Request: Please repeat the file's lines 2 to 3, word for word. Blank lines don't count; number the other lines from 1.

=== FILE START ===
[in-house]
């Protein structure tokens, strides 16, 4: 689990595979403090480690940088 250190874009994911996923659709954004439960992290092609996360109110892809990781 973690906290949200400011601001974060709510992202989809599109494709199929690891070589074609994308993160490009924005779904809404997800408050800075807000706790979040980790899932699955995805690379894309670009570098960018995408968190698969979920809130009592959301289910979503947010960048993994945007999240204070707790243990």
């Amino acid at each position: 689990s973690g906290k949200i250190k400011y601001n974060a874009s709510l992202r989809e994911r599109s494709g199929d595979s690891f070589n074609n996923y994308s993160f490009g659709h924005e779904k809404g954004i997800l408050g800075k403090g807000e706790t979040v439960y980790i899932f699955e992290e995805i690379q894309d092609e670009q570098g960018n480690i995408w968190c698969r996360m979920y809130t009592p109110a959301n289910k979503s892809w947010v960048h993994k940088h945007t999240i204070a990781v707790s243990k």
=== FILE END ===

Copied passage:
């Protein structure tokens, strides 16, 4: 689990595979403090480690940088 250190874009994911996923659709954004439960992290092609996360109110892809990781 973690906290949200400011601001974060709510992202989809599109494709199929690891070589074609994308993160490009924005779904809404997800408050800075807000706790979040980790899932699955995805690379894309670009570098960018995408968190698969979920809130009592959301289910979503947010960048993994945007999240204070707790243990």
């Amino acid at each position: 689990s973690g906290k949200i250190k400011y601001n974060a874009s709510l992202r989809e994911r599109s494709g199929d595979s690891f070589n074609n996923y994308s993160f490009g659709h924005e779904k809404g954004i997800l408050g800075k403090g807000e706790t979040v439960y980790i899932f699955e992290e995805i690379q894309d092609e670009q570098g960018n480690i995408w968190c698969r996360m979920y809130t009592p109110a959301n289910k979503s892809w947010v960048h993994k940088h945007t999240i204070a990781v707790s243990k």